People suffering from acne and other skin problems, like no one else know about the “price” of such a disease. A multitude of care products, medications and wasted time, which are often useless as part of self-medication. While treatment by a dermatologist is ultimately cheaper, faster and more effective. So what tests might a doctor ask to initiate evidence-based therapy?
It is no secret that acne, along with dry skin and atopy, is widespread in the population. The problem does not have age and sex differences and is characteristic of both adolescents and the adult sexually mature population. And in some, albeit rare, cases, it even affects children.
The appearance of acne can be associated with an imbalance in sex hormones, such as during puberty, and many other reasons. Therefore, the diagnostic search starts from the most common to the rarest causes.
Androgens (testosterone, dihydroepiandrosterone sulfate, androstenediol glucuronide) are known to enhance the production of sebum, which is a nutrient substrate for many bacteria. And if the sebaceous gland is also clogged, it is actually a “resort” for microorganisms, especially such as staphylococcus aureus.
Hydroxyprogesterone and cortisol (a stress hormone) can have the same consequences due to their complex metabolism and interconversions. Therefore, acne often occurs in women shortly before the start of the cycle, as well as as a result of prolonged or regular stress.
The thyroid gland is of no less importance for the skin, the change in hormones of which provokes not only acne, but also dryness, flabbiness and early aging.
However, it should be noted that normally the lipid mantle of the skin, the special structure of its stratum corneum and the consistency of local immunity reliably protect the sebaceous glands from the penetration of pathogens. While the destruction of these structures and the weakening of the protective forces – open the door for inflammation.
For this reason, hormonal imbalance is more likely the cause not of acne itself, but of skin changes that dramatically weaken its protective properties.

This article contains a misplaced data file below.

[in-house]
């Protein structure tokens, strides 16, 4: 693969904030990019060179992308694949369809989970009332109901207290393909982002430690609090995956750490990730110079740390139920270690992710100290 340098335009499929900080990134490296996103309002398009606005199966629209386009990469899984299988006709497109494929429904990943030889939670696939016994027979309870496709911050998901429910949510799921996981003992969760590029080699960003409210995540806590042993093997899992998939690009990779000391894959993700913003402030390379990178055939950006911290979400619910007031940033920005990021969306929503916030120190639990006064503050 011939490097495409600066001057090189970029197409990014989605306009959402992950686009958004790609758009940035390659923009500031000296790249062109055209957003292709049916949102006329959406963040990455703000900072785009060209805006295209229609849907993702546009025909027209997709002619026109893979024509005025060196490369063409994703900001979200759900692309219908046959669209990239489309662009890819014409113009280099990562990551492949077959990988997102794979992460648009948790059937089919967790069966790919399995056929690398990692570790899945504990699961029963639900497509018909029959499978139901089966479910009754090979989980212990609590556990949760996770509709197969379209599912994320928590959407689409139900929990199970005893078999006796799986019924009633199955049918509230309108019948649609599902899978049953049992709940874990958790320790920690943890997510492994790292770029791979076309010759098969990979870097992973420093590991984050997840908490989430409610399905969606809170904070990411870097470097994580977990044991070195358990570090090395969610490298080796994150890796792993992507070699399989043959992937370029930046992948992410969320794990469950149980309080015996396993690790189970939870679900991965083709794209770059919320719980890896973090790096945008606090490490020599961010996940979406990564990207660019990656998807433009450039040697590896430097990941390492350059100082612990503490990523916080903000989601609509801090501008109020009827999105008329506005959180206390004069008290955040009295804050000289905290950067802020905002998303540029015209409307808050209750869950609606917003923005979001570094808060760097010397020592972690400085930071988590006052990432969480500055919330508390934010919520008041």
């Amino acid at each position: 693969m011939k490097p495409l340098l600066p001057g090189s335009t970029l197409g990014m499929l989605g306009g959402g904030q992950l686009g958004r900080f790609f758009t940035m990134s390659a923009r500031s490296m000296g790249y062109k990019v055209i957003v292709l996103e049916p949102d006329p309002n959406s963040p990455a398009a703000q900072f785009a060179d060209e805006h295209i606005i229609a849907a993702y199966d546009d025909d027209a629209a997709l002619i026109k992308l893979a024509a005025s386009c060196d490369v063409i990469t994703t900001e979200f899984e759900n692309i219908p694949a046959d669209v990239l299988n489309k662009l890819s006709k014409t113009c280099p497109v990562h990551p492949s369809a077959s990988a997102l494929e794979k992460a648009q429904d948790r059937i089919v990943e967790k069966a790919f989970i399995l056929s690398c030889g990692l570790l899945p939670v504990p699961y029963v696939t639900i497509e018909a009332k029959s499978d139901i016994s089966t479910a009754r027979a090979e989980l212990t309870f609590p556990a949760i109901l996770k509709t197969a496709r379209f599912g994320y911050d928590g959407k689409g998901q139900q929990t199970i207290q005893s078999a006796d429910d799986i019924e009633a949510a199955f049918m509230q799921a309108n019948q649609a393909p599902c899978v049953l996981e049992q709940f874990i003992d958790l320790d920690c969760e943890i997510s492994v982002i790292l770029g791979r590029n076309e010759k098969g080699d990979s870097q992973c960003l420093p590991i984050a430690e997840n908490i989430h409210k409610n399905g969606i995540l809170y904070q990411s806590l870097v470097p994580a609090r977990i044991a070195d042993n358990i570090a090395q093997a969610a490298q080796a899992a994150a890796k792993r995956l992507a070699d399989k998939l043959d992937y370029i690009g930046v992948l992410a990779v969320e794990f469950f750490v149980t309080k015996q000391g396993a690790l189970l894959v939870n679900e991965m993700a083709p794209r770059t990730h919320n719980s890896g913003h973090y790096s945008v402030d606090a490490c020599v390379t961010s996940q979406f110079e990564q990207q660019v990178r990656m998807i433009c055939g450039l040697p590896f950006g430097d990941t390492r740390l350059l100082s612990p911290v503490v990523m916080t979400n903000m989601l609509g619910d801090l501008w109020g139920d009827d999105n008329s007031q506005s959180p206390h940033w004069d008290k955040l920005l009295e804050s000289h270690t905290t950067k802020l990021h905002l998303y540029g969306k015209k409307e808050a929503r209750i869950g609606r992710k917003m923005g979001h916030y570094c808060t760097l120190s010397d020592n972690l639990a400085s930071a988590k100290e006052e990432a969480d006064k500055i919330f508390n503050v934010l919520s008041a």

Modern research convincingly demonstrates the connection of intestinal dysbiosis with many different diseases, including even mental disorders.
“Living” in the intestines of pathogenic flora dramatically alters the reactivity of the immune system, provoking either excessive activity in relation to habitual factors, or depleting resources and leading to immunodeficiency.
And in fact, and in another case, the skin suffers more than other organs, since it is she who contacts thousands of bacteria and chemicals every second. And there are two ways to check the “how is it” microflora:
“Classical” analysis of feces for dysbiosis
or assessment of microbiocenosis by blood (according to Osipov).
The first analysis has been used in medicine over the past decades, but it cannot characterize the whole picture of the microbiota, since it allows assessing only about 50 species of bacteria and that living in the lumen of the lower intestine.
A blood test according to Osipov gives much more diagnostic capabilities, allows one to assess up to 200 species of microorganisms living throughout the intestine, but has not yet received wide recognition due to some difficulties in interpretation.
Doctors-immunologists say that immunodeficiency is present in one degree or another in at least one third of the population. The reason for this is stress, low activity, and poor nutrition, and many other modern factors.
Immune malfunctions can manifest themselves as acne or any other chronic inflammatory disease. And you can check your immune status using an appropriate blood test.